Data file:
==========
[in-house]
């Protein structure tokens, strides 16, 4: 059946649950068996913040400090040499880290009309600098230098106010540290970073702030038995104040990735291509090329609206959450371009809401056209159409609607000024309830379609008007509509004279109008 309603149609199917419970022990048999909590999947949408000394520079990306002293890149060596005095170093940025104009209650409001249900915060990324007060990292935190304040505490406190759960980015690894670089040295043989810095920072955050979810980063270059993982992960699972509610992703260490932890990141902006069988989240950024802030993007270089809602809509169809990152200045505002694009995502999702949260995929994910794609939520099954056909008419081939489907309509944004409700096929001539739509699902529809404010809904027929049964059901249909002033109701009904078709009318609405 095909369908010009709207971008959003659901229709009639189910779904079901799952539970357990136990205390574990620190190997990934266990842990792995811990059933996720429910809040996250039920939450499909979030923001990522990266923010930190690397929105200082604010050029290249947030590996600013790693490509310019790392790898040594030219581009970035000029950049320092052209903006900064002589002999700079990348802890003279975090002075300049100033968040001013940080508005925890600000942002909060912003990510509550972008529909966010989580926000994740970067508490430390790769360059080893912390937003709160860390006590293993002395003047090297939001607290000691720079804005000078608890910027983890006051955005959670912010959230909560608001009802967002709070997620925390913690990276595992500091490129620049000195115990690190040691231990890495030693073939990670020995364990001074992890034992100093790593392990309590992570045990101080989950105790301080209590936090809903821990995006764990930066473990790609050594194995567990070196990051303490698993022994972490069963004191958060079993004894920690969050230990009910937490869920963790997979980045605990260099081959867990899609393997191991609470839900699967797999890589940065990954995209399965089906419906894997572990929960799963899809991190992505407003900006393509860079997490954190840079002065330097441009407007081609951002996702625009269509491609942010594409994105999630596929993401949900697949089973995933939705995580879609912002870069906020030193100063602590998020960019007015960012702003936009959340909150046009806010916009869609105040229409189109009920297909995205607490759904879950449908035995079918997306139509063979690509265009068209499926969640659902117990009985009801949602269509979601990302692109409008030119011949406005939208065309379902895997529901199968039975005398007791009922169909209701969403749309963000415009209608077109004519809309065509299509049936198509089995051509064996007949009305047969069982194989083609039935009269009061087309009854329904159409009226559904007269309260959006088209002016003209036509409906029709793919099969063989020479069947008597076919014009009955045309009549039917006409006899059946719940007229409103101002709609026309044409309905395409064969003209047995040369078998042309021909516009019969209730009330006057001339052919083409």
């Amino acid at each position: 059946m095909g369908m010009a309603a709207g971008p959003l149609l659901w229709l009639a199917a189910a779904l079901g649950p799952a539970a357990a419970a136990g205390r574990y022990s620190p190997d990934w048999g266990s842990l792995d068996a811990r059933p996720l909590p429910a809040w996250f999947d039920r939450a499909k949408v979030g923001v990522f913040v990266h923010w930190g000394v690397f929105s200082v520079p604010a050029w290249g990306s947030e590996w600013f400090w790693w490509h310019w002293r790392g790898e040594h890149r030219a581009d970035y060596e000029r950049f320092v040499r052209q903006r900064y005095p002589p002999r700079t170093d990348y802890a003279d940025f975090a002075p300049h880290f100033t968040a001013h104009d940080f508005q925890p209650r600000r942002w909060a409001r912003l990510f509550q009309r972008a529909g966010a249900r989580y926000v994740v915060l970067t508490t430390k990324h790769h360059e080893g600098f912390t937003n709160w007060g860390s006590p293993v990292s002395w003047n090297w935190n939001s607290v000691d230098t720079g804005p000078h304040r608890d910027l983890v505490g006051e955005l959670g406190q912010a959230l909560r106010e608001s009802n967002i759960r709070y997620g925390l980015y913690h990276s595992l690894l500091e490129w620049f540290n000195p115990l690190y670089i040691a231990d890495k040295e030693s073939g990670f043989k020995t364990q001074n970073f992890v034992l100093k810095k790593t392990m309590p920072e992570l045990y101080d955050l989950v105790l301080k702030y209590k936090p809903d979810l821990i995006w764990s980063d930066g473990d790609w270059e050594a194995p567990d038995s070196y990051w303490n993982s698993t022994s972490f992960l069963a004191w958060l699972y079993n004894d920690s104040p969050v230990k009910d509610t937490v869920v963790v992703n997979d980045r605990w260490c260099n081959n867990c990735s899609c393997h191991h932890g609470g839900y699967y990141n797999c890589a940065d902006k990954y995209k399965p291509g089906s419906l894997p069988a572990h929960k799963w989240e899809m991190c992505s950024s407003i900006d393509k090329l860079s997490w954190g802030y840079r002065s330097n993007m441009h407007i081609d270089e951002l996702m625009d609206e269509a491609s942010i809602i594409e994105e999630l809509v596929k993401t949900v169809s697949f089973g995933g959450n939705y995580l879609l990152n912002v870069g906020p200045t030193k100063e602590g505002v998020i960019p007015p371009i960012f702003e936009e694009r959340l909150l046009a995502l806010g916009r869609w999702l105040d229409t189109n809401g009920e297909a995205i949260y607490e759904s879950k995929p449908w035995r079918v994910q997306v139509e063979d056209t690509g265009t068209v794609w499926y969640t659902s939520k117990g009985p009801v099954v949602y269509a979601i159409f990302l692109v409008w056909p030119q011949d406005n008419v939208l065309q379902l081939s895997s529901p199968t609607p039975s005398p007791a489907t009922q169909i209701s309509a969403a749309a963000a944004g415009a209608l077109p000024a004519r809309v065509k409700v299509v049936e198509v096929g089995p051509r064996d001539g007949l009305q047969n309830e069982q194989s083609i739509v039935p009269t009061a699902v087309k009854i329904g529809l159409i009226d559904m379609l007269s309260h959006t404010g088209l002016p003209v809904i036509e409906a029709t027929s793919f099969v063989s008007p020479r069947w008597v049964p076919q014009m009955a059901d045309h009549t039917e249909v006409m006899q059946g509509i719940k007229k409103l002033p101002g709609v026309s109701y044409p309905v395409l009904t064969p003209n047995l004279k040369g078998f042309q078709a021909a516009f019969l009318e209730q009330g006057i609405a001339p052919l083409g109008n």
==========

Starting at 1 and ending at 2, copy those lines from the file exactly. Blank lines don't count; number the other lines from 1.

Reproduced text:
[in-house]
């Protein structure tokens, strides 16, 4: 059946649950068996913040400090040499880290009309600098230098106010540290970073702030038995104040990735291509090329609206959450371009809401056209159409609607000024309830379609008007509509004279109008 309603149609199917419970022990048999909590999947949408000394520079990306002293890149060596005095170093940025104009209650409001249900915060990324007060990292935190304040505490406190759960980015690894670089040295043989810095920072955050979810980063270059993982992960699972509610992703260490932890990141902006069988989240950024802030993007270089809602809509169809990152200045505002694009995502999702949260995929994910794609939520099954056909008419081939489907309509944004409700096929001539739509699902529809404010809904027929049964059901249909002033109701009904078709009318609405 095909369908010009709207971008959003659901229709009639189910779904079901799952539970357990136990205390574990620190190997990934266990842990792995811990059933996720429910809040996250039920939450499909979030923001990522990266923010930190690397929105200082604010050029290249947030590996600013790693490509310019790392790898040594030219581009970035000029950049320092052209903006900064002589002999700079990348802890003279975090002075300049100033968040001013940080508005925890600000942002909060912003990510509550972008529909966010989580926000994740970067508490430390790769360059080893912390937003709160860390006590293993002395003047090297939001607290000691720079804005000078608890910027983890006051955005959670912010959230909560608001009802967002709070997620925390913690990276595992500091490129620049000195115990690190040691231990890495030693073939990670020995364990001074992890034992100093790593392990309590992570045990101080989950105790301080209590936090809903821990995006764990930066473990790609050594194995567990070196990051303490698993022994972490069963004191958060079993004894920690969050230990009910937490869920963790997979980045605990260099081959867990899609393997191991609470839900699967797999890589940065990954995209399965089906419906894997572990929960799963899809991190992505407003900006393509860079997490954190840079002065330097441009407007081609951002996702625009269509491609942010594409994105999630596929993401949900697949089973995933939705995580879609912002870069906020030193100063602590998020960019007015960012702003936009959340909150046009806010916009869609105040229409189109009920297909995205607490759904879950449908035995079918997306139509063979690509265009068209499926969640659902117990009985009801949602269509979601990302692109409008030119011949406005939208065309379902895997529901199968039975005398007791009922169909209701969403749309963000415009209608077109004519809309065509299509049936198509089995051509064996007949009305047969069982194989083609039935009269009061087309009854329904159409009226559904007269309260959006088209002016003209036509409906029709793919099969063989020479069947008597076919014009009955045309009549039917006409006899059946719940007229409103101002709609026309044409309905395409064969003209047995040369078998042309021909516009019969209730009330006057001339052919083409």